Perspectives on Citizenship - Citizens & Professionals
The videos on this page are part of a series that explores how we can advance citizenship opportunities and quality of life for people with intellectual, physical and psycho-social disabilities and seniors.

In this series, community members and professionals share their perspectives on creating a pathway forward to help us achieve citizenship for all.
Ross Chilton, Executive Director of the Community Living Society in New Westminster, British Columbia, discusses two examples of his interactions with other citizens to illustrate what is important to him.
Everyone wants to live in a community where they can enjoy full citizenship. This video sets out 10 simple things everyone can do to create a sense of belonging where they live. The goal is to stimulate thinking about other ways to achieve this!
Citizen Network was established in 2016 to bring together people, groups and organisations from around the world to help people connect, learn from each other and work together to achieve citizenship for all. Simon Duffy talks about CN's development.
Carol Rawluk, a Registered Nurse who lives in Langley, British Columbia, reflects on what she views as some of the key aspects of being a citizen.
Citizenship is about living a good life and making contributions to the community, while respecting the rights of others to pursue their own path. Simon Duffy describes 7 keys to how we can achieve citizenship in practice for everyone.
Richard Donison, a retired psychotherapist who lives in Fort Langley, British Columbia, Canada, reflects on how his work and personal life have influenced his view of what it means to be a a citizen.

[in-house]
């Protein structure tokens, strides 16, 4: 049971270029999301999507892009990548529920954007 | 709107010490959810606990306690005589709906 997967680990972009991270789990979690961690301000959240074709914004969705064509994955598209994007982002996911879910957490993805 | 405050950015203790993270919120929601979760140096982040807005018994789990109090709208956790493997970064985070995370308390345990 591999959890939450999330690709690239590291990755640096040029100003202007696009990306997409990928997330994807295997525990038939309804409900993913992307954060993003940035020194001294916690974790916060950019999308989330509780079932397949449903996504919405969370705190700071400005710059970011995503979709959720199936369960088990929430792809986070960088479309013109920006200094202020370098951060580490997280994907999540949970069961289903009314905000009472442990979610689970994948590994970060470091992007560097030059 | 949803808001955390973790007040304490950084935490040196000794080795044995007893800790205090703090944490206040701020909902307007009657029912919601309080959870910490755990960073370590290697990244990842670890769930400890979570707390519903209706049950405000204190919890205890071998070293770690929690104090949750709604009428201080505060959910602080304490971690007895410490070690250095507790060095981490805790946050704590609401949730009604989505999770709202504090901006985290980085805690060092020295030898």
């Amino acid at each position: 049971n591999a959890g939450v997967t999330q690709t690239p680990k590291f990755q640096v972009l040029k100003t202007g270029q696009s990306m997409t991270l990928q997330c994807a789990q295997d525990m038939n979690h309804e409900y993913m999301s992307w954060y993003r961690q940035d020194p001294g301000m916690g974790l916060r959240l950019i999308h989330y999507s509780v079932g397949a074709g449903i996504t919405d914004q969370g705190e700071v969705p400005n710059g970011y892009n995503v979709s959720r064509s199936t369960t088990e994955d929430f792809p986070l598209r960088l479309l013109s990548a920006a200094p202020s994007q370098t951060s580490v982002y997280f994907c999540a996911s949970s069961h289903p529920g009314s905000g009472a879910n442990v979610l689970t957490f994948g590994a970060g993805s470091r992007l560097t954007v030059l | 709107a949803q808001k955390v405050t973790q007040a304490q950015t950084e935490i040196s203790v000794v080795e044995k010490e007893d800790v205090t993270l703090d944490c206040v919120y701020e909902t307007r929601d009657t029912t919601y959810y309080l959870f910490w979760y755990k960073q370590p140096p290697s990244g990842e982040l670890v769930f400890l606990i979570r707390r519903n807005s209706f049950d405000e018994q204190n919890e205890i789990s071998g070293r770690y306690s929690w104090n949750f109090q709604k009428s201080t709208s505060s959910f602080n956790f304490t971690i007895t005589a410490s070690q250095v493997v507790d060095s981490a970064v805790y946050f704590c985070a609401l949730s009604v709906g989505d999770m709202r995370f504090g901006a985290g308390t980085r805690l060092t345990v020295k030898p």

Al Etmanski addresses a group of leaders from L'Arche. He asks them to embrace the power of imperfection in the journey to advance the understanding and appreciation of people with a disability.
Vanessa Salisbury talks about what citizenship means to her, including her passion for barrel racing, and the important role social media plays on a daily basis.
Ernie Baatz from Spectrum Society for Community Living discusses how citizenship has been impacted for Aboriginal people, what Spectrum is doing to advance citizenship for people with disabilities and how we can create more welcoming communities.
Canadian author and activist Al Etmanski discusses what the disability movement, which is characterized by individual and family ingenuity on a daily basis, can teach us about social innovation.
This video discusses five simple behaviors each of us can engage in to promote citizenship and belonging for everyone.
Canadian social innovator Al Etmanski discusses why the social challenges we face like homelessness and discrimination are so difficult to address despite the considerable human and financial resources we have been applied to them.
Canadian disability rights activist and celebrated social innovator Al Etmanski provides a short, humorous take on what the term social innovation means.
This video celebrates the beauty of human diversity, the joy of living and working together and the power of active citizens to make our world a better place.
Committed to
transforming human services so people with intellectual, physical and psycho-social disabilities and seniors can live as
FULL citizens.
Canadian disability rights activist and social innovator Al Etmanski talks about what being a citizen means to him.
Al Etmanski, Canadian author, community organizer and disability rights activist discusses the paradox of short-term success versus long-term impact and how we can address it.
This video describes what staff, management and the Board of Directors at the Community Living Society (CLS) will do over the next five years to advance full citizenship and quality of life for the people they support. The CLS is a progressive not-for-profit organization in British Columbia, Canada.
Studio 73 in Newton, British Columbia is a social enterprise that produces handcrafted art work. Supported by the Community Living Society, the Studio provides employment opportunities for adults with developmental disabilities who want to express their artistic creativity and earn an income.
Rights Based Social Policy